Ranking and Selection as Stochastic Control

10/07/2017 ∙ by Yijie Peng, et al. ∙ University of Maryland FUDAN University 0

Under a Bayesian framework, we formulate the fully sequential sampling and selection decision in statistical ranking and selection as a stochastic control problem, and derive the associated Bellman equation. Using value function approximation, we derive an approximately optimal allocation policy. We show that this policy is not only computationally efficient but also possesses both one-step-ahead and asymptotic optimality for independent normal sampling distributions. Moreover, the proposed allocation policy is easily generalizable in the approximate dynamic programming paradigm.

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I Introduction

In this paper, we consider a simulation optimization problem of choosing the highest mean alternative from a finite set of alternatives, where the means are unknown and must be estimated by statistical sampling. In simulation, this problem is often called statistical ranking and selection (R&S) problem (see

Bechhofer et al. [1995]). Applications of R&S include selecting the best alternative from many complex discrete event dynamic systems (DEDS) that are computationally intensive to simulate (see Chen et al. [2013]), and finding the most effective drug from different alternatives, where the economic cost of each sample for testing the effectiveness of the drug is expensive (see Powell and Ryzhov [2012]). Broadly speaking, there are two main approaches in R&S (Goldsman and Nelson [1998] and Chen and Lee [2011]

). The first approach allocates samples to guarantee the probability of correct selection (PCS) up to a pre-specified level (

Rinott [1978], Kim and Nelson [2006], Kim [2013]), whereas the second approach maximizes the PCS (or other similar metric) subject to a given sampling budget (Chen et al. [2000], Chick and Inoue [2001], Lee et al. [2012], Pasupathy et al. [2014]).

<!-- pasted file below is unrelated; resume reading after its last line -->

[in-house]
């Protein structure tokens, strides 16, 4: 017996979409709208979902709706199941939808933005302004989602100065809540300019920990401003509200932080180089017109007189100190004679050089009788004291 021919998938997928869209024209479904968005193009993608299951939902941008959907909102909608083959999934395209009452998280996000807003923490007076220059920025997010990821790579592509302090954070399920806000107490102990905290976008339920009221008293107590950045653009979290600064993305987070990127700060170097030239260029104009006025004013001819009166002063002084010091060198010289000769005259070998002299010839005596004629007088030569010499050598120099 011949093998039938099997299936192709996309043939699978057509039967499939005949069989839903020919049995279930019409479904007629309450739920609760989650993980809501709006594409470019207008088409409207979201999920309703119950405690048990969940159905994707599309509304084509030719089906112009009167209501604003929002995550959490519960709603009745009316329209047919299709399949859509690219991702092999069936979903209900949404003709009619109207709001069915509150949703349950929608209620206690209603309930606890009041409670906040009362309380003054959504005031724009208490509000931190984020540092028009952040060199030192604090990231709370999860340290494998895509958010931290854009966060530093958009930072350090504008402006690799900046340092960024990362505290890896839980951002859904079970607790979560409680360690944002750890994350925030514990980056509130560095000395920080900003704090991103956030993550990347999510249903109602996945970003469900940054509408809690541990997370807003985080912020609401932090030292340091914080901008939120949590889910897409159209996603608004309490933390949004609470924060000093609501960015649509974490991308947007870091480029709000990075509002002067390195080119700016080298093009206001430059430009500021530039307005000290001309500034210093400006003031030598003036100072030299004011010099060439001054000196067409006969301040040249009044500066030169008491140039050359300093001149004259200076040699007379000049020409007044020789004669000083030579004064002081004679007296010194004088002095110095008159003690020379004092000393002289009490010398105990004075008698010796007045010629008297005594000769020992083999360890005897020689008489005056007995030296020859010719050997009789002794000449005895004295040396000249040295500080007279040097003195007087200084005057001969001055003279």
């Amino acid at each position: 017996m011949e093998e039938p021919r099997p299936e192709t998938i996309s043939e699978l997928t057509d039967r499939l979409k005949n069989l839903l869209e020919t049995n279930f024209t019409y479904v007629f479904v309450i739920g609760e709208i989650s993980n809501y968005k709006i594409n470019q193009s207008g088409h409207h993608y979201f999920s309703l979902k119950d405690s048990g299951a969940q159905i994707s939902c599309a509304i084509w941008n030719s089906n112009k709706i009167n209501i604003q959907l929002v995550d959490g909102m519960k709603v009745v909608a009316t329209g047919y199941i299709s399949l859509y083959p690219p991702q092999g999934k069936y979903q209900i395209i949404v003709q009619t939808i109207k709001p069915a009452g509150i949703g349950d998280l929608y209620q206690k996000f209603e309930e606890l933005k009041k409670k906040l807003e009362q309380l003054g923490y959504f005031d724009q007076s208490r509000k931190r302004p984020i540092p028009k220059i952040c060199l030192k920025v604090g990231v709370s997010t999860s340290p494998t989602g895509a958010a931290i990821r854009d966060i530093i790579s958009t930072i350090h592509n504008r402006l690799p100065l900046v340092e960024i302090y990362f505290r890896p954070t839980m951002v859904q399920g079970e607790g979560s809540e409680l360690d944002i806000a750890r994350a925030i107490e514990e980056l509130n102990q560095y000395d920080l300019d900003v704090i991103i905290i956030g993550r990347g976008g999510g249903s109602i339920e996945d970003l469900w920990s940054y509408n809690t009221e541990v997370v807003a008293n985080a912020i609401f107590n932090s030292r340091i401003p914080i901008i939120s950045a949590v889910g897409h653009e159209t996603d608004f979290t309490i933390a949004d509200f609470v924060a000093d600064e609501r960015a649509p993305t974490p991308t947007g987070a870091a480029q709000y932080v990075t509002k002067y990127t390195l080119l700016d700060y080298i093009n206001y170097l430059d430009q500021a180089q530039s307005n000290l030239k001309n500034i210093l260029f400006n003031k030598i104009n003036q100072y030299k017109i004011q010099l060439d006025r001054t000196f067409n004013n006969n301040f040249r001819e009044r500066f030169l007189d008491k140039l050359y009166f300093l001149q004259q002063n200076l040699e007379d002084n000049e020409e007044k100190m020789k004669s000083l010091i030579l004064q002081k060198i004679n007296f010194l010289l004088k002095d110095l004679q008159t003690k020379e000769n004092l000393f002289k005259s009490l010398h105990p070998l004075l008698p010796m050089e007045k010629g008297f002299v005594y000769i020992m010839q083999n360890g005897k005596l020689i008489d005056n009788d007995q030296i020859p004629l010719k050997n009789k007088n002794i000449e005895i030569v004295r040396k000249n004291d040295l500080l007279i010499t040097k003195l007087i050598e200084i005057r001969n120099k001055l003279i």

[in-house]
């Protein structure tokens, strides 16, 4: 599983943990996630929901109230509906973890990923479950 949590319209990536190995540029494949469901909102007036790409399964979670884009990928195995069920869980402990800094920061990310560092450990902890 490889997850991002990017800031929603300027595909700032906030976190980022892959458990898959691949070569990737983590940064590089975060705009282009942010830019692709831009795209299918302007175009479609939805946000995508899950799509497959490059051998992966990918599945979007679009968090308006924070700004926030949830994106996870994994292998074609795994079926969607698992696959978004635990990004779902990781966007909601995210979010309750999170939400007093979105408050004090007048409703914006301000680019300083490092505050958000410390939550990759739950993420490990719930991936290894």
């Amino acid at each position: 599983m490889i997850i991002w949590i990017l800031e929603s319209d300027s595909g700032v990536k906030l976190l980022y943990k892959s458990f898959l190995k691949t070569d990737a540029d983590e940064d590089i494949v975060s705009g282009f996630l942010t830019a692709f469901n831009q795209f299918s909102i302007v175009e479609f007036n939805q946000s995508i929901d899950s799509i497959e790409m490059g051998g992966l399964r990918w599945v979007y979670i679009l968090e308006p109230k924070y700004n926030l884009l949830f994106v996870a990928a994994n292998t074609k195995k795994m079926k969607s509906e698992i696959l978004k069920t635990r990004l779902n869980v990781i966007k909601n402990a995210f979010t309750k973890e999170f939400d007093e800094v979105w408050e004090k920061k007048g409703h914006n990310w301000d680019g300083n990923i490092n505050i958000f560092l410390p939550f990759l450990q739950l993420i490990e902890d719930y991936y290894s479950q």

The earliest sampling allocation schemes use two-stage procedures (e.g., Rinott [1978], Chen et al. [2000], Chick and Inoue [2001]), where unknown parameters are estimated in the first stage. More recently, fully sequential sampling allocation procedures have been developed (Kim and Nelson [2001], Hong and Nelson [2005], Frazier [2014]). In the Bayesian framework, Chen et al. [2006], Frazier et al. [2008], and Chick et al. [2010] proposed sequential algorithms by allocating each replication to maximize the posterior information gains one step ahead; Chick and Gans [2009] and Chick and Frazier [2012] provided sequential policies analogous to a multi-armed bandit problem and used a continuous-time approximation to solve their Bellman equation; Peng et al. [2016] offered a sequential rule achieving the asymptotically optimal sampling rate of the PCS; and Peng and Fu [2017] developed a sequential algorithm that possesses both one-step-ahead and asymptotic optimality.

Previous work using the Bayesian framework approached the difficult dynamic R&S problem by replacing the sequential sampling and selection decisions with a more tractable surrogate optimization problem. In this work, we formulate the R&S problem as a stochastic control problem (SCP) and derive the associated Bellman optimality equation, which requires care due to the interaction between the sampling allocation policy and the posterior distribution. We show that under a canonical condition in R&S, the sampling allocation decision does not affect the Bayesian posterior distributions conditional on the information of sample observations; thus the SCP is proved to be a Markov decision process (MDP). To the best of our knowledge, this is the first work to study R&S as an SCP and use MDP to analyze it.

We then analyze the optimal allocation and selection (A&S) policy of the resulting MDP and prove that a commonly used selection policy of selecting the alternative with the largest sample mean is asymptotically consistent with the optimal selection policy under some mild conditions. The size of the state space of the sampling allocation policy for independent discrete sampling distributions is shown to only grow polynomially with respect to the number of allocated replications if the numbers of alternatives and the possible outcomes of the discrete distributions are fixed, but will have an exponential growth rate when the number of alternatives and the number of possible outcomes of the discrete distributions grow together.